Contextual clothing for naked transparency

The other day I listened to a Spark (CBC Radio) interview with Larry Lessig about his New Republic essay Against Transparency, which begins:

We are not thinking critically enough about where and when transparency works, and where and when it may lead to confusion, or to worse. And I fear that the inevitable success of this movement–if pursued alone, without any sensitivity to the full complexity of the idea of perfect openness–will inspire not reform, but disgust. The “naked transparency movement,” as I will call it here, is not going to inspire change. It will simply push any faith in our political system over the cliff.

The essay was published in October 2009. In this interview from November, Prof. Lessig reflected on the reactions that it provoked. Although the delicious and bitly feedback now suggests that most people understood the essay to be a thoughtfully nuanced critique, there were evidently some early responders who read it as a retreat from openness and an assault on the Internet.

I’m glad I missed the essay when it first appeared. Reading it along with a cloud of feedback from readers and from the author amplifies one of the key points: We don’t really want naked transparency, we want transparency clothed in context.

The Net can be an engine for context assembly, a wonderful phrase I picked up years ago from Jack Ozzie and echoed in several essays. But it can also be a context destroyer.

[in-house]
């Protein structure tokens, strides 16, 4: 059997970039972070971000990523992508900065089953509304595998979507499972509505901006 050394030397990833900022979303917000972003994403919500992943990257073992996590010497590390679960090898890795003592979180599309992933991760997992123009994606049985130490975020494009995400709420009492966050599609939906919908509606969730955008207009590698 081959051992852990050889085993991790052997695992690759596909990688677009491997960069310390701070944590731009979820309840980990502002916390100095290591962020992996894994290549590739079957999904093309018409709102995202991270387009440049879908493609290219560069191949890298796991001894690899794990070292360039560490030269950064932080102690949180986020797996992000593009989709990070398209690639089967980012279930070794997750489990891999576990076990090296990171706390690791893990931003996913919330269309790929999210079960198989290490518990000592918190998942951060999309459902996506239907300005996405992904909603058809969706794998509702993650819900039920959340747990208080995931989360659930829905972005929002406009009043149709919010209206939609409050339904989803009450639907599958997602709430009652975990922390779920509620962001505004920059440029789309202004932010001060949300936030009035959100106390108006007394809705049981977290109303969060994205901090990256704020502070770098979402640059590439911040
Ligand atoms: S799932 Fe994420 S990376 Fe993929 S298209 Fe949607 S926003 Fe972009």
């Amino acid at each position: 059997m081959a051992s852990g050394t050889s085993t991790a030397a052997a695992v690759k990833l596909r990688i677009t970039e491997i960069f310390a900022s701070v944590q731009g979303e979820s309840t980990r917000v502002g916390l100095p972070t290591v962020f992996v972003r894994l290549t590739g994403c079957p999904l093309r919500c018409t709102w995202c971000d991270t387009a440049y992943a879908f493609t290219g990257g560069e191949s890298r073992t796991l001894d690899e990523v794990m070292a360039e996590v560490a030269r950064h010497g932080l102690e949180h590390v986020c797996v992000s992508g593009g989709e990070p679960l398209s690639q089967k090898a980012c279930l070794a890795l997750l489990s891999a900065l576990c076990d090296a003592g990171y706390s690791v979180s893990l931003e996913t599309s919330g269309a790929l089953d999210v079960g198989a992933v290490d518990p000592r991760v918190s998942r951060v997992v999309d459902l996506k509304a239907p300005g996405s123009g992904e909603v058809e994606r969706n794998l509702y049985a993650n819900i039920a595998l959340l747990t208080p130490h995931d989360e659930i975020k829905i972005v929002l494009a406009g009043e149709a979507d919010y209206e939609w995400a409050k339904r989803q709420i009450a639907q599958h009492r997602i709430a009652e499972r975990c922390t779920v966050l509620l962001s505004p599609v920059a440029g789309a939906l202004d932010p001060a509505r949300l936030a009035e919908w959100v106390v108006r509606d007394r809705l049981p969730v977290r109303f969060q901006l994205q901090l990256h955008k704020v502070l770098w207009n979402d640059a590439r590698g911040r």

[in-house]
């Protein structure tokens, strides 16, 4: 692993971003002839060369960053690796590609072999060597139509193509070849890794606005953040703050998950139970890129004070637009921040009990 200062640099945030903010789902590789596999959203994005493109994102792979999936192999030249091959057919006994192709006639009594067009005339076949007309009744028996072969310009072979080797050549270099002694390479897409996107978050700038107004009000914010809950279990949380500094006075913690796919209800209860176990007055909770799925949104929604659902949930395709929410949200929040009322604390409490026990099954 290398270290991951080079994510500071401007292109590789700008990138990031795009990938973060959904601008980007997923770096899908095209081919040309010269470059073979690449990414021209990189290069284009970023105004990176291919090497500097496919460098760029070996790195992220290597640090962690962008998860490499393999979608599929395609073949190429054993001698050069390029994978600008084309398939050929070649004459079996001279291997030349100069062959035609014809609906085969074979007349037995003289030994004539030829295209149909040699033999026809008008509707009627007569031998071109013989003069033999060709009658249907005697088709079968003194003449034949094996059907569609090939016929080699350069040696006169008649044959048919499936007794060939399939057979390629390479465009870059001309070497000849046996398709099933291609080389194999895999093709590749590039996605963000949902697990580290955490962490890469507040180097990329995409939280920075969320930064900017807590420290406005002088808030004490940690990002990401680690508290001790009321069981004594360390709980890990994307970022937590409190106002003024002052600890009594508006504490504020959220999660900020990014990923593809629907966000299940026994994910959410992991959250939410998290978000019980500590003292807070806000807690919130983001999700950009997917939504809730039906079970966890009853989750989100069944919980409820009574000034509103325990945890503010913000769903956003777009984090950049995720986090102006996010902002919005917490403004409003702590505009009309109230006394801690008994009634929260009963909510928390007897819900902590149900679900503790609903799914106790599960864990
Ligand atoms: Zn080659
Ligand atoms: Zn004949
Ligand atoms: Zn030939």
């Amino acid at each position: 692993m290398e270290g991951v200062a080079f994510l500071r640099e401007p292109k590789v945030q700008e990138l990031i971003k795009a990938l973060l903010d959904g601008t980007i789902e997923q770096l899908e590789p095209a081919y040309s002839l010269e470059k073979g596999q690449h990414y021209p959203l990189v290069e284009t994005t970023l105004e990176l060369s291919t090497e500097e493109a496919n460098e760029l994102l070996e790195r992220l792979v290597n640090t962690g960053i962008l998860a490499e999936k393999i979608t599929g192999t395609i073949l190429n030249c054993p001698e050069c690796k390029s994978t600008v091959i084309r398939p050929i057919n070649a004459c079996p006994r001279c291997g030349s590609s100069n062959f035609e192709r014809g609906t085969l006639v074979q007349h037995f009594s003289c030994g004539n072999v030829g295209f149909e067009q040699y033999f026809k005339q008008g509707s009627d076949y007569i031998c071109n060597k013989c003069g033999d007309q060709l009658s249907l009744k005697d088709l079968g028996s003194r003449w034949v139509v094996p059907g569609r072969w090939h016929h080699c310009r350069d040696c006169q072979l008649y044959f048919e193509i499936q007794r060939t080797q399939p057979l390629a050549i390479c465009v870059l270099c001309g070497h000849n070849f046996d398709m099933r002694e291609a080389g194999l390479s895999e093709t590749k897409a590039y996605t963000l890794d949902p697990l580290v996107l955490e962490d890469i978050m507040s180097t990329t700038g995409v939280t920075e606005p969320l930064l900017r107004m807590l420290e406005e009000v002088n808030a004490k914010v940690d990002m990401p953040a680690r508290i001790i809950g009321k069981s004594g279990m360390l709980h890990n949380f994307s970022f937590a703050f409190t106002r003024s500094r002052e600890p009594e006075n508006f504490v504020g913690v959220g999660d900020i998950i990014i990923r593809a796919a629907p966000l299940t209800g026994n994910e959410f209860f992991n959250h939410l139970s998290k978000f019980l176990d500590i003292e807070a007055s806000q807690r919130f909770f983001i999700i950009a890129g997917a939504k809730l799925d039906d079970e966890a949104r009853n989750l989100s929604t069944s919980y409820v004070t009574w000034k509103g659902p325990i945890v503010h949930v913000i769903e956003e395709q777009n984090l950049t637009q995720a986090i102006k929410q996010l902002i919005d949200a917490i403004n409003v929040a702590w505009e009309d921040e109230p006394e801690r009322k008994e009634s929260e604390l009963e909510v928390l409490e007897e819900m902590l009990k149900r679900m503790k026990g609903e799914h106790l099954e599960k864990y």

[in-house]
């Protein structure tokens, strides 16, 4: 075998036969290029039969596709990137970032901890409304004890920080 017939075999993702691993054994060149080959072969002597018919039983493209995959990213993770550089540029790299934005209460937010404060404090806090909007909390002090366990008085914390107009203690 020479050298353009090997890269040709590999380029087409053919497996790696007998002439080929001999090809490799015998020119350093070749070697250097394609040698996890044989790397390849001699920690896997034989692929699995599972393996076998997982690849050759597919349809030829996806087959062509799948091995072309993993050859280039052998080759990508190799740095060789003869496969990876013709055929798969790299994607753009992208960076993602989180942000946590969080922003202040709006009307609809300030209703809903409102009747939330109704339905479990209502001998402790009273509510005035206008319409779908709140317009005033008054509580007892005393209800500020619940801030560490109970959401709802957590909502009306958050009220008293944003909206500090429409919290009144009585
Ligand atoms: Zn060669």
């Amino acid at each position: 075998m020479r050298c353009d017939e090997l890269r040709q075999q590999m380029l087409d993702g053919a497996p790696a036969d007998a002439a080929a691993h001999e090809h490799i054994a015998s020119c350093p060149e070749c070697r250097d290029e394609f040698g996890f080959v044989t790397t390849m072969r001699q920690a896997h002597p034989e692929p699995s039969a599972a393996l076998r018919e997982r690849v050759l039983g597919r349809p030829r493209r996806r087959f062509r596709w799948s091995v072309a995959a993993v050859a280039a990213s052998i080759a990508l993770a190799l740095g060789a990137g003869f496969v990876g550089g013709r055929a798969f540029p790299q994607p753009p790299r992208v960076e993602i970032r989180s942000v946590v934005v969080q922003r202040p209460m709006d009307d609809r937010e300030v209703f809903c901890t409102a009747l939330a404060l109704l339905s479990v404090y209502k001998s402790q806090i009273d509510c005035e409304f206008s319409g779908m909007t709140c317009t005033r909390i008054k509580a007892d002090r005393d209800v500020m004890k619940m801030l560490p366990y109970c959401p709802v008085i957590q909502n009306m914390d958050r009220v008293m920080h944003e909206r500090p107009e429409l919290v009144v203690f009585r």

In the interview, Lessig notes one example of context destruction. The article, which most people will read online, spans eleven pages, each of which wraps its nugget of “content” in layers of distraction. Some early negative comments, Lessig says, came from people who had clearly not read to the end.

Our increasingly compressed and fragmented attention can also be a context destroyer:

What about when the claims are neither true nor false? Or worse, when the claims actually require more than the 140 characters in a tweet?

This is the problem of attention-span. To understand something–an essay, an argument, a proof of innocence– requires a certain amount of attention. But on many issues, the average, or even rational, amount of attention given to understand many of these correlations, and their defamatory implications, is almost always less than the amount of time required. The result is a systemic misunderstanding–at least if the story is reported in a context, or in a manner, that does not neutralize such misunderstanding. The listing and correlating of data hardly qualifies as such a context. Understanding how and why some stories will be understood, or not understood, provides the key to grasping what is wrong with the tyranny of transparency.

Transparency is a necessary but not a sufficient condition. Recently my town’s crime data and council meetings have appeared online. But this remarkable transparency does not alone enable the sort of collaborative sense-making that we all rightly envision.